• Must have excellent performance characteristics (most importantly, nearly 100% specificity) when compared with gold standards (note: gold standards do not yet exist).
  • Must consist of only objective measures that can be collected by all NHSN participating hospitals, and that are amenable to electronic reporting and easy validation.
  • Must demonstrate excellent concordance with clinical definitions of infection, so as not to lose credibility with frontline clinicians (note: because of the subjectivity of clinical definitions, this attribute is not consistent with the attribute above).
  • Must not be subject to “gaming”, even by the most creative hospitals (note: even supposedly “objective” measures, like culture and antibiotic use data, are subject to practice changes in response to pressure to reduce HAI rates).
  • Must not result in public or political perception that modifications were made in an attempt to lower HAI rates (i.e. “define our way to zero”).

So, keeping these in mind, feel free to submit any suggested changes to current definitions, in the comments section!

Friday, November 4, 2011

The Affect Heuristic

We've discussed conflicts of interest and bias frequently, particularly in regards to guidelines.  Bob Centor has a nice post today that discusses the affect heuristic and how it might impact clinical guidelines.

The affect heuristic suggests that a good feeling or emotion towards a situation (i.e., positive affect) would result in a person having a lower risk perception and higher benefit perception than supported by an unbiased look at the data. I think this is closely related to confirmation bias, which we have written about frequently, as well.

His recommendation for selection of guideline panels - choose strong methodologists who are non-experts - is one worth pondering.

Wednesday, November 2, 2011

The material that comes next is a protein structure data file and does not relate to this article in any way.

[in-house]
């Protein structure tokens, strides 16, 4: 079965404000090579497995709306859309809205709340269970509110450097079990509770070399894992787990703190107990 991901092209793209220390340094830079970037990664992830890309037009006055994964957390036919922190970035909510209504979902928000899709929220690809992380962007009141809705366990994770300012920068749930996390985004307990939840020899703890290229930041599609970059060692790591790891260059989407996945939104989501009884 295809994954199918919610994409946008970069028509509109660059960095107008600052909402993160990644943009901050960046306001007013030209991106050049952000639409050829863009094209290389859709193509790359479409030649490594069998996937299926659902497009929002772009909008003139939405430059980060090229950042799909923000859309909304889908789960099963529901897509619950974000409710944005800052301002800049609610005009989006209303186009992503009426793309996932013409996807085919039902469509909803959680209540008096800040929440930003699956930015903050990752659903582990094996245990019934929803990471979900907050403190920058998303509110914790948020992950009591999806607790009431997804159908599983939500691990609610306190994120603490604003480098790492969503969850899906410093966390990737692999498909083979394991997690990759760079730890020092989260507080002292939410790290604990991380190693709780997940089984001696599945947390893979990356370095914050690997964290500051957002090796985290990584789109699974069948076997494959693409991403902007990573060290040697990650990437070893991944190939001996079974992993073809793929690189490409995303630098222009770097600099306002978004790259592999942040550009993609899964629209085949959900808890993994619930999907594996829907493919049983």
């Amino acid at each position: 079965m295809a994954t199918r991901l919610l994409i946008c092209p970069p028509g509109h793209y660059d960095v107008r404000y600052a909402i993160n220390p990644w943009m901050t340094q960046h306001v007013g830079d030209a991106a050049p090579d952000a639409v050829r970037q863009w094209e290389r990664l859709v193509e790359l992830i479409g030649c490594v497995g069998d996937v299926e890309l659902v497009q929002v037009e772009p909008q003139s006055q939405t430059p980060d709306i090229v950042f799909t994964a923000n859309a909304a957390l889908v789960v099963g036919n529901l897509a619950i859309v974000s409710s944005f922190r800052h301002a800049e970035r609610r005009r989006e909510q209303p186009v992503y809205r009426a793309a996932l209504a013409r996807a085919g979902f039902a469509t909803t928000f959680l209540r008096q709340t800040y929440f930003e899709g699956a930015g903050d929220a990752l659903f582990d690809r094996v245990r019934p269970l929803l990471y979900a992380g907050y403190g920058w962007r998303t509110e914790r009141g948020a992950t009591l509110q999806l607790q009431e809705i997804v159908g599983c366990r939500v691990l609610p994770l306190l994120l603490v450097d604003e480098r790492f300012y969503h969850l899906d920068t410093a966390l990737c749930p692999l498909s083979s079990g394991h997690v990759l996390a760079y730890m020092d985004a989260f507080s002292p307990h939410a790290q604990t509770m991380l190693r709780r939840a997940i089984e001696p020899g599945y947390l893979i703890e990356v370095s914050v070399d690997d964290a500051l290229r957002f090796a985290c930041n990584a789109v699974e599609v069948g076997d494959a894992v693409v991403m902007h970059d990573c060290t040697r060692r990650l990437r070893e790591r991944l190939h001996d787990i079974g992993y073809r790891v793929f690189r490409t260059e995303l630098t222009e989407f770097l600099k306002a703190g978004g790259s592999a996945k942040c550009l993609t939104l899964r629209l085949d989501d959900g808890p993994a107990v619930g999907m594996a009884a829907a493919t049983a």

Disgust and Infection Prevention

That's disgusting! (source: wikipedia)
Just came across this great article in the journal Philosophical Transactions for the Royal Society B, titled "Why Disgust Matters." In the paper Valerie Curtis of the London School of Hygiene and Tropical Medicine argues that the human feeling of "disgust" evolved to motivate infectious disease avoidance. She suggests that a better understanding of disgust could be harnessed to combat the behavioural causes of infectious and chronic disease such as diarrheal disease, influenza and even smoking.

You could imagine that more knowledge around "disgust" or what motivates good behavior (covering your face when you sneeze or washing your hands) could greatly improve infection prevention in hospitals.

Curtis V, Phil. Trans. R. Soc. B 12 December 2011 vol. 366 no. 1583 3478-3490 (abstract) (full text)

Related BBC Article by Health Reporter Philippa Roxby

Tuesday, November 1, 2011

Conflicting Results in Clinical Trials: the APC Example

Dan posted last week on activated protein C (Xigris) being withdrawn from the market.  David Rind (Evidence in Medicine blog) has posted his thoughts on what might have been behind the initial positive study in 2001 and subsequent negative studies.  It is worth a read.

David Rind: APC and Conflicting Trials (10/29/2011)

Odds and ends

Here are a few odds and ends that I've been mulling over--some related to infection prevention, some tangentially related, and some, well not at all.

  • A new paper in the International Journal of Obesity looks to see whether response to influenza vaccine is impacted by obesity. This is important since during the H1N1 pandemic obesity was found to be a risk factor for morbidity and mortality. Interestingly, in this study of nearly 500 participants the investigators found that antibody production is not affected by BMI, but as BMI increases there is a significant decrease in antibody detected at 12 months. The implications of this paper could be huge given the increasing prevalence of obesity in the US.
  • I just read Steven Berk's recently published book, Anatomy of a Kidnapping, on a quick trip to Vermont. Berk is an infectious diseases physician and medical school dean, who was kidnapped at gunpoint from his home in 2005. He writes that equanimity helped him to stay cool through the entire ordeal. Though this may have saved his life, I think it robbed some of the emotion from his prose, and I was left with little connection to what should have been a very compelling story. And if I were not on a plane without anything else to read, I would have closed the book for sure when he articulates his view that individuals should be allowed to purchase and own assault weapons.
  • Coldplay's new album, Mylo Xyloto, is simply amazing. I can't quit listening to it. It's already setting records for the rate (there's a tie to epidemiology!) of digital downloads it's receiving.
  • Dick Wenzel, the most famous hospital epidemiologist since Semmelweis, has in his "retirement"  published a novel and danced the tango for charity. This week he will debut in VCU's production of the musical Grease. He plays the DJ, Vince Fontaine. He still has a day job, too--this week he's attending on the Transplant ID Service.